The honey bee gut is more than just a food processing chamber. It’s also home to hundreds of millions of microbes – some of which help the host, and some of which destroy it.
Has a round of antibiotics ever given you an upset stomach or an uncomfortable yeast infection? These are common side effects, but they’re not caused by the drugs directly; rather, the antibiotics kill our friendly bacteria along with the ones giving us grief. They don’t discriminate. The niche that was once filled with harmless and beneficial bacteria are invaded by selfish microbes, causing the unpleasant symptoms as an indirect side effect of antibiotics. Eventually the good microbes recolonize the gut, returning it to the normal, balanced microbial community – or microbiome – it once was.
Honey bees are much the same. While estimates place the human gut microbiome at tens of trillions of microbial cells – maybe even 100 trillion, made up of up to 1,000 different species – honey bees are thought to have about one billion, composed of just 8–10 core species1,2 (Figure 1). Altogether, that’s still close, in sheer mass, to half the bee’s own brain, purely made up of bacteria and other microbes.
Similar to our own microbiome, these bacteria have important roles such as helping to fend off parasites and breaking down complex molecules into nutrients. Modern research now shows that the gut microbiome is more critical to honey bee health than we had previously thought.
The importance of getting to know this simple microbial ecosystem wasn’t lost on Nancy Moran, who is a long-standing aphid researcher currently running a bustling lab at the University of Texas at Austin. She was always interested in this idea of ‘symbiosis’ – particularly, the intimate relationship between a host and its microbes – and how it evolved. Moran saw a great opportunity for studying the symbiosis within honey bees and began pioneering the field of honey bee microbiome research at a time when it was underappreciated. But with her leading the way, researchers quickly realized it was a gold mine.
Moran was one of the first to begin studying how the gut microbiome established, and what having a healthy microbiome does for the host. What we learn about the honey bee gut microbiome will not only let us help our bees, it could also be applied to more complex systems, like that of our own gut. From 2003 onward, experiment after experiment painted the picture of the honey bee gut microbiome as being a surprisingly simple and stable community – a prime system for scientific study. And as it turns out, the relationship between these microbes and their host is ancient.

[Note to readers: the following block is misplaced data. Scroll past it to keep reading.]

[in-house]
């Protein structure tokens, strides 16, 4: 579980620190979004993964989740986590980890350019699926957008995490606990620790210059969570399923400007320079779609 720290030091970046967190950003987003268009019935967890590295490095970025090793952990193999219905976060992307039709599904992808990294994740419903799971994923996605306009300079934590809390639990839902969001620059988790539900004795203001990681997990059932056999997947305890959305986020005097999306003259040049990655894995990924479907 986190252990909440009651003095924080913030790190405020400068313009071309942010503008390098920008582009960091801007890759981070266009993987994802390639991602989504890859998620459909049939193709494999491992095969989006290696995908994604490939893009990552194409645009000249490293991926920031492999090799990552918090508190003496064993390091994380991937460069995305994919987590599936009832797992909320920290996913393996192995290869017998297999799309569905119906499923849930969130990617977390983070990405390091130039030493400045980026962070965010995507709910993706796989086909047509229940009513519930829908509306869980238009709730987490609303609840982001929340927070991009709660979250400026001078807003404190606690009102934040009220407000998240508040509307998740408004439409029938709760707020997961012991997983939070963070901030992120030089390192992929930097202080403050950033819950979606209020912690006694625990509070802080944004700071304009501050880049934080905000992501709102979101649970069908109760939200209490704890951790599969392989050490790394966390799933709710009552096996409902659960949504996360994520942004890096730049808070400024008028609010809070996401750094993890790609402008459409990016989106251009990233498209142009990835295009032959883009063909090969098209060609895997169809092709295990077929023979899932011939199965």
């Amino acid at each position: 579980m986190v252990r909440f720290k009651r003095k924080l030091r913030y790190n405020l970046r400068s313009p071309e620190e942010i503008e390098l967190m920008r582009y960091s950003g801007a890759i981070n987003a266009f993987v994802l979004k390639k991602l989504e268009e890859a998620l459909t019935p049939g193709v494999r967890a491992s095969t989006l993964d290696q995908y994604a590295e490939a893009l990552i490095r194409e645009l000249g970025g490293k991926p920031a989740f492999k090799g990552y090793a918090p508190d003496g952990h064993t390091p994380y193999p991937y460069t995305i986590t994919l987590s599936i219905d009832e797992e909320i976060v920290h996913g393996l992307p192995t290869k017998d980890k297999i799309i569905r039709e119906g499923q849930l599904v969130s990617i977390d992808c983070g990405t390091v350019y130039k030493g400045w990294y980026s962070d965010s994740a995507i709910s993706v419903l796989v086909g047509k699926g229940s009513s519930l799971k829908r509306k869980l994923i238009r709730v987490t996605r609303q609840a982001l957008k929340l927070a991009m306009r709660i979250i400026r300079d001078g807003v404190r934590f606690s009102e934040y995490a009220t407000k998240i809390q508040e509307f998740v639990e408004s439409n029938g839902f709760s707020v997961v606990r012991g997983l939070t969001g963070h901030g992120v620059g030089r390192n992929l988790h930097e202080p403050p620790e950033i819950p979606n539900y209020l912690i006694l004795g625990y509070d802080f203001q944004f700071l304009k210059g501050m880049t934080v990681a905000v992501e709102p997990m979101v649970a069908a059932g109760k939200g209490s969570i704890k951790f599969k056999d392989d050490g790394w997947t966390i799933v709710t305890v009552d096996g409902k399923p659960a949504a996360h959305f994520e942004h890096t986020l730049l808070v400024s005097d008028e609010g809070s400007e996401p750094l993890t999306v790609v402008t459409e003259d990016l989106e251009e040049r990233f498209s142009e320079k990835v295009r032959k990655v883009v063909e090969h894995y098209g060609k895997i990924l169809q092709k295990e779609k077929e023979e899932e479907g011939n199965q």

In 2010, Moran and other researchers found that eusocial Bombus and Apis species have a very similar core microbiome (i.e. they are colonized by many of the same bacterial species),1,3 whereas solitary bees have very different, sporadic communities. This suggests that there could be an evolutionary link between sociality and microbes, where these stable microbial communities developed because colonies – with their continual food-sharing and fecal-oral contact – offer a steady, reliable transmission system. The common ancestors to eusocial bee species probably began acquiring their bacteria well before these lineages diverged. With so long to coexist, these microbes are also remarkably well-adapted to live in harmony, and the best example of this is the co-dependence of two main bacterial players.
Gilliamella apicola and Snodgrassella alvi are two of the most ubiquitous honey bee gut inhabitants. Waldan Kwong, who was a student in Moran’s lab at the time (now a post-doctoral researcher at the University of British Columbia), wanted to understand the relationship between these two types of bacteria. “Snodgrassella forms a tight layer on the inner lining of the gut, and Gilliamella forms another layer on top of it,” Kwong explains. They almost always colonize the gut in this pattern, and their metabolism is extremely well-adapted for this specific situation. “The gut wall is more aerobic [oxygen-rich], whereas closer to the lumen is more anaerobic [oxygen-poor]. So Snodgrassella gets most of its energy through aerobic respiration, whereas Gilliamella gets most of its energy through anaerobic fermentation.” These tendencies to metabolize molecules differently is more than just an adaptation to the demands of living in slightly different local environments. It’s built right in to their DNA.
Gilliamella turns simple carbohydrates into energy through glycolysis – a process that occurs in virtually all living things. Normally, when glycolysis is finished, the leftover energy-containing molecules are fed into a second energy-production pathway: the Krebs cycle. But Gilliamella is missing the Krebs cycle genes.4 Instead, Gilliamella essentially hands the leftover molecules to Snodgrassella, which does have the necessary genes for the Krebs cycle, but is missing the genes for glycolysis. It’s a metabolic match made in heaven.
Taking a bigger picture view, Kwong was also interested in what other bacterial genes are beneficial for living in the gut. He and his colleagues systematically deleted each gene and looked for how that affected gut colonization. “In total, we found about ….